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Learning to Listen and to Act

Lucy Abrams is a senior anthropology major with a minor in dance who studied abroad in the Arava Institute for Environmental Studies, located at Kibbutz Ketura in Southern Israel. During her time abroad, she learned about sustainability and regional peace-building through the program’s immersive experience in community building and her involvement in political activism.

Can you tell us a little bit more about the Arava Institute?

Lucy Abrams showing off the Arava desert. The Arava Institute is a space meant to bring together students from all over the world, especially Israelis and Palestinians from the Occupied Territories, Israel, and Jordan, so they can learn with and from each other about different regional environmental and socio-political realities. In addition to taking several environmental classes, all students participate in a Peace Leadership Seminar. Through storytelling and listening, we got to re-evaluate our own experiences within the regional conflict through listening and validating each other’s experiences.

Although I originally had many reservations about studying in Israel and did not feel comfortable with the idea of supporting the Israeli government in any way, this experience allowed me to really reflect and dissect my own Jewish identity and what it means to be a descendant of a Holocaust survivor when it comes to my relationship to the Israeli State. It was truly one of the most unique experiences in my life.

During your study abroad, you also had the chance to participate in anti-annexation activism. Can you tell us what this consisted of?

Lucy Abrams posing with a group of anti-annexation activists. By the end of the semester, after learning so much about the history of the conflict within Israel and Palestine in my classes as well as in the casual conversations we would have with each other, we began hearing things about Israel’s plan to annex parts of the West Bank. We were told by our friends about how negatively annexation would impact Palestinians already living under the occupation, as it was already leading to the creation of new borders, new laws, and a new status for Palestinians in the area, further diminishing their rights. Many people already face the risk of being evicted, or their homes being demolished and this would only make it impossible to fight.

All of this was unraveling without receiving any national or international attention. After many meetings and going back and forth on ideas about what we can do about it, we decided one of our actions would be to set up a protest camp outside of the Israeli Parliament in Jerusalem. We only had a few weeks to plan everything, and no funding, but we managed to set up our camp ten days prior to when annexation was supposed to go into effect. By being there those ten days, we were taking up space, but we were also creating awareness about annexation through an information tent we had set up. We called and emailed different Parliament members and used our megaphone to let the Israeli Parliament know we were there and what our demands were.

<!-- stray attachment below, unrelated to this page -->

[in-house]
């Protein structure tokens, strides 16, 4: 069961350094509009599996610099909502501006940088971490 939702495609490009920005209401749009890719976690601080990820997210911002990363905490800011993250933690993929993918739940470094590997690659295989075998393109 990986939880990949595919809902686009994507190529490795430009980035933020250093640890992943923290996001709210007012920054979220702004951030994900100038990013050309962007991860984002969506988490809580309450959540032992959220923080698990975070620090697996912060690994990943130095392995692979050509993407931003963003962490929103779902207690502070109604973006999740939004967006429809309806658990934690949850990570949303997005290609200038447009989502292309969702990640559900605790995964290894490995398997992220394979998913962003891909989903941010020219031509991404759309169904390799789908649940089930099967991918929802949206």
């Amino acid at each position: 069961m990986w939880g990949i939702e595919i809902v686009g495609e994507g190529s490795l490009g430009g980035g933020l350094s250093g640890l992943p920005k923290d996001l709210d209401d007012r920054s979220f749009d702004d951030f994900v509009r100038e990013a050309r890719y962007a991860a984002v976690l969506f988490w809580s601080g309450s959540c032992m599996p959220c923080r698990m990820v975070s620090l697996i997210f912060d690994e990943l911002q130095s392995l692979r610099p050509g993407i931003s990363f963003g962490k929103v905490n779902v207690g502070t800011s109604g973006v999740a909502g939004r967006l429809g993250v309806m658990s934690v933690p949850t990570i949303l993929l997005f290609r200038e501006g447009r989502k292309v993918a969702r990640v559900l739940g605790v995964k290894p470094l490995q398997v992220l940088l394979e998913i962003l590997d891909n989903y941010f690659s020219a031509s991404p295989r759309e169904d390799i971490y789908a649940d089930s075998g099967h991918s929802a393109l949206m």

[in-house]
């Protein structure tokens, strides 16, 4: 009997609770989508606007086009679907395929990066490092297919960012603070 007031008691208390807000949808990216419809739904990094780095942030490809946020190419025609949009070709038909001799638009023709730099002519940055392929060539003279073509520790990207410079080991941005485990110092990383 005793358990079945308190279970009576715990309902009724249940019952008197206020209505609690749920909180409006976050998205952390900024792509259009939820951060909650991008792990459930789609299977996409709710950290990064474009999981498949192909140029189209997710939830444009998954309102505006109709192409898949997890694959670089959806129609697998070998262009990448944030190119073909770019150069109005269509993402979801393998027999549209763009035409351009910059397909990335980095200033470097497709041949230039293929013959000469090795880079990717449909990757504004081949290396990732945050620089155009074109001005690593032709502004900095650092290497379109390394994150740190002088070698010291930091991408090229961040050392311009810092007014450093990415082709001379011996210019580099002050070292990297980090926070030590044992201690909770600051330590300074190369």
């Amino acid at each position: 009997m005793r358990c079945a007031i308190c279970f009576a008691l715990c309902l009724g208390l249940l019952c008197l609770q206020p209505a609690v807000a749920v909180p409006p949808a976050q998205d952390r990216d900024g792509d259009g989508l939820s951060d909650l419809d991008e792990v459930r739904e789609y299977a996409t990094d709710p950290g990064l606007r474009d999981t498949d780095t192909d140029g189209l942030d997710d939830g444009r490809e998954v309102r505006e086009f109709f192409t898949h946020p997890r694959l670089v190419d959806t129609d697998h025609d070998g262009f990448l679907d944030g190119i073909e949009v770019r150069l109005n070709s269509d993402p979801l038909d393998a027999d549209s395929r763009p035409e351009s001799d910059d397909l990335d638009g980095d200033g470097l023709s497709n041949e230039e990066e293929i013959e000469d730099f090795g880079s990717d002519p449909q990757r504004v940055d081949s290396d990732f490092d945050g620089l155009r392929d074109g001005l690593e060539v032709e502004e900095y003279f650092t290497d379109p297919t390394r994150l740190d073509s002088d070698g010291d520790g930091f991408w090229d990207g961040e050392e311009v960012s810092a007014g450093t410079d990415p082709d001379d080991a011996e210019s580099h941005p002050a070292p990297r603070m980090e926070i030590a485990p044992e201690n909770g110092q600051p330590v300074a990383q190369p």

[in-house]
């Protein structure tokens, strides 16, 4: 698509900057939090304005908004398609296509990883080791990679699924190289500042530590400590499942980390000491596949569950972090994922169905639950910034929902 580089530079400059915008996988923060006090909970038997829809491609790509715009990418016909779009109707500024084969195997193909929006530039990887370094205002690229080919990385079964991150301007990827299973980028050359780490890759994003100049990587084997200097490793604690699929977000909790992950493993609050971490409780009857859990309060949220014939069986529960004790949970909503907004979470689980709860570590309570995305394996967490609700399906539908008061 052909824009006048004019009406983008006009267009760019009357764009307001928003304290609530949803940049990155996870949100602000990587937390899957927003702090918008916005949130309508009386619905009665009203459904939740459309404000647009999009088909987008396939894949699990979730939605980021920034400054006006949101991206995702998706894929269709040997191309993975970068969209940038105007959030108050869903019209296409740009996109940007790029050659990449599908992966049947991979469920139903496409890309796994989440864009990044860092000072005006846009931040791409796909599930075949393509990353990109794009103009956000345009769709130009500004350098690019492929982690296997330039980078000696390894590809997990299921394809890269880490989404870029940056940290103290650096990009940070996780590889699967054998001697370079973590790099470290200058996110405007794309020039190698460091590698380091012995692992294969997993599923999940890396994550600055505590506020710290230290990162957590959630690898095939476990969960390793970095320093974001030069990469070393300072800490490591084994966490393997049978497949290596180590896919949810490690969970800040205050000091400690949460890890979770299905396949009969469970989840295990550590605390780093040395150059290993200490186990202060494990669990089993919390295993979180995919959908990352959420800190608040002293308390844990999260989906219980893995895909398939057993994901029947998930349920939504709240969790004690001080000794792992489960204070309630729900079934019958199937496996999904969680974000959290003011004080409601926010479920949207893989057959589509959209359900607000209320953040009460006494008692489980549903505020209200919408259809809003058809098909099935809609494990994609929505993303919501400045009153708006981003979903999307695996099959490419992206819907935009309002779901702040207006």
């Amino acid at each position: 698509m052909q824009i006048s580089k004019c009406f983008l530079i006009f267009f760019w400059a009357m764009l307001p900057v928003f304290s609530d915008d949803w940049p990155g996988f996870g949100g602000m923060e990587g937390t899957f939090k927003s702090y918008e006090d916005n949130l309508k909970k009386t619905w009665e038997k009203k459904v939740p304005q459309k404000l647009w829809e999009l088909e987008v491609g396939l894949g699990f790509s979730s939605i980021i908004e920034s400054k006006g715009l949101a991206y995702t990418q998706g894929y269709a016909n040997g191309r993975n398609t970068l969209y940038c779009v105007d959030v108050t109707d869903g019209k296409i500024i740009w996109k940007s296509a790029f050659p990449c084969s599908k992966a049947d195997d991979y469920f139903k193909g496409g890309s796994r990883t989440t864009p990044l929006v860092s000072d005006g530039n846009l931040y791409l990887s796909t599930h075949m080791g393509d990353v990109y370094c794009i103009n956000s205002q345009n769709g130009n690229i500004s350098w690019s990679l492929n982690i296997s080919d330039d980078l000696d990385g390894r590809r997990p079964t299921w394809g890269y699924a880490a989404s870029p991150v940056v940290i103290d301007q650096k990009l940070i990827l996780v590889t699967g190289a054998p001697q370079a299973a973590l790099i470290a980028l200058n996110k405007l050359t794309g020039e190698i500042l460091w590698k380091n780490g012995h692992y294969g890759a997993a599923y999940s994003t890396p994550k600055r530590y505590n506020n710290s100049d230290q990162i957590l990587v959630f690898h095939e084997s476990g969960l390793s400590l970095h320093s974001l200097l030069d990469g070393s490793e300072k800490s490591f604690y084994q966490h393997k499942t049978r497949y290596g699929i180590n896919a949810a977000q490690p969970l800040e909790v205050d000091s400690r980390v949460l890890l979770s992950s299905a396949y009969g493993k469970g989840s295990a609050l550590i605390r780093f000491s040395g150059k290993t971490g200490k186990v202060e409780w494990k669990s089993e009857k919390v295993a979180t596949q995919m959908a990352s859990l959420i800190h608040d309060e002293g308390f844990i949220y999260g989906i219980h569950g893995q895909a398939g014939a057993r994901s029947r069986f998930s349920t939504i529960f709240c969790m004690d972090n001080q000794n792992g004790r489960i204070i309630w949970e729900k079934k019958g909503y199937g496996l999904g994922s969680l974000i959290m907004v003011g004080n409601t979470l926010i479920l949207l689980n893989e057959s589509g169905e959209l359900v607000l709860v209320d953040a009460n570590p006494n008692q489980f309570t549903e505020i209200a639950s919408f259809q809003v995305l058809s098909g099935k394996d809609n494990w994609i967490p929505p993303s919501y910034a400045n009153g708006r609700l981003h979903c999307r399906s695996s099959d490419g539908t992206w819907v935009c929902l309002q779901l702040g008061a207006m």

In addition, we hosted panels with other organizations, such as Women Wage Peace and One Democratic State, to learn more about their work and the annexation and occupation. We all listened to the experts, as we were all beginner activists and none of us had done anything like this before. We made it a continuation of our studies and a place to share the stories of our Palestinian friends.

What were the most important things you learned from these experiences?

Lucy Abrams'21 kneeling under a tree I guess the biggest takeaway is the importance of storytelling and the importance of capital L Listening, which is just about the most important thing for an American going anywhere to do Instead of judging the Israelis, which is what I was ready to do–to fight any Israeli who had served in the military, including my own cousins–I swallowed my pride, I stopped thinking so loudly, and I started listening. I learned things from every single person who opened up to me with their humility and vulnerability in their chest and in their heart and in their mouth. And that vulnerability was so powerful and it led to so much growth for every single human who was there. It was enlightening, inspiring and empowering. It was truly all of it.

Do you have an idea about what you want to do in the future? If so, did your experience in Israel influence that choice?

This summer was a perfect way for me to realize that there is a lifetime of work I have to do within my own state, within my own country, with the blatant racism, with the way Black people, indigenous people, people of color, undocumented people in America are treated. In a colonial entity that is Israel, it’s quite hypocritical and hard to lecture or judge, even with my new knowledge and awareness.

In some ways, it has pushed me to stay put a little and not just run to other places to try to fix other people’s problems, because I have plenty of my own and this country has plenty of its own. I was aware of that before, but I think I never realized the agency and power that I have here. There is a responsibility that comes with having the knowledge that I now have and knowing the people that I know. I think there is still so much work to be done and I still have so much to learn. I think that I will definitely also go back at least to visit my friends in Jordan, Nablus, Jerusalem, Haifa, and Tel Aviv, and to help them with the really important work they have began doing.

Maria Elvira Lopez’21
November 19, 2020

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